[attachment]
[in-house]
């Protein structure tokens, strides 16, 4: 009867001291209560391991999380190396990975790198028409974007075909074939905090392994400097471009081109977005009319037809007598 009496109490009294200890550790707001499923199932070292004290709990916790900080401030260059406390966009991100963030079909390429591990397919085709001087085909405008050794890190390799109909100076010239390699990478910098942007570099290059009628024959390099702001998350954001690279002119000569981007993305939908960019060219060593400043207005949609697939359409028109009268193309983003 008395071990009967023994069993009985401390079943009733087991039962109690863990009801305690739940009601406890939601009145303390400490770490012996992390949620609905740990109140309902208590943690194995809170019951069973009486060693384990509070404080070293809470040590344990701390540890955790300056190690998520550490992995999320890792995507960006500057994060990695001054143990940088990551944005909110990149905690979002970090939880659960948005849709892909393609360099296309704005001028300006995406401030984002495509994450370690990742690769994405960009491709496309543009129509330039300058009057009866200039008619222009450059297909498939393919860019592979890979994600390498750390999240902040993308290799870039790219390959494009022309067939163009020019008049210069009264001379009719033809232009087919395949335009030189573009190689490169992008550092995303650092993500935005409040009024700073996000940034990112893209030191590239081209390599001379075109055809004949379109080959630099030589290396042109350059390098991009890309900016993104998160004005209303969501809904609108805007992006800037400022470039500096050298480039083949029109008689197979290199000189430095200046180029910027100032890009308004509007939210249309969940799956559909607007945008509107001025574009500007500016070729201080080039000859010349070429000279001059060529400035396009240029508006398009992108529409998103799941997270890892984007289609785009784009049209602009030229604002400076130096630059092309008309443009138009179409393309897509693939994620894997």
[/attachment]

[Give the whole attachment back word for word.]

[in-house]
């Protein structure tokens, strides 16, 4: 009867001291209560391991999380190396990975790198028409974007075909074939905090392994400097471009081109977005009319037809007598 009496109490009294200890550790707001499923199932070292004290709990916790900080401030260059406390966009991100963030079909390429591990397919085709001087085909405008050794890190390799109909100076010239390699990478910098942007570099290059009628024959390099702001998350954001690279002119000569981007993305939908960019060219060593400043207005949609697939359409028109009268193309983003 008395071990009967023994069993009985401390079943009733087991039962109690863990009801305690739940009601406890939601009145303390400490770490012996992390949620609905740990109140309902208590943690194995809170019951069973009486060693384990509070404080070293809470040590344990701390540890955790300056190690998520550490992995999320890792995507960006500057994060990695001054143990940088990551944005909110990149905690979002970090939880659960948005849709892909393609360099296309704005001028300006995406401030984002495509994450370690990742690769994405960009491709496309543009129509330039300058009057009866200039008619222009450059297909498939393919860019592979890979994600390498750390999240902040993308290799870039790219390959494009022309067939163009020019008049210069009264001379009719033809232009087919395949335009030189573009190689490169992008550092995303650092993500935005409040009024700073996000940034990112893209030191590239081209390599001379075109055809004949379109080959630099030589290396042109350059390098991009890309900016993104998160004005209303969501809904609108805007992006800037400022470039500096050298480039083949029109008689197979290199000189430095200046180029910027100032890009308004509007939210249309969940799956559909607007945008509107001025574009500007500016070729201080080039000859010349070429000279001059060529400035396009240029508006398009992108529409998103799941997270890892984007289609785009784009049209602009030229604002400076130096630059092309008309443009138009179409393309897509693939994620894997």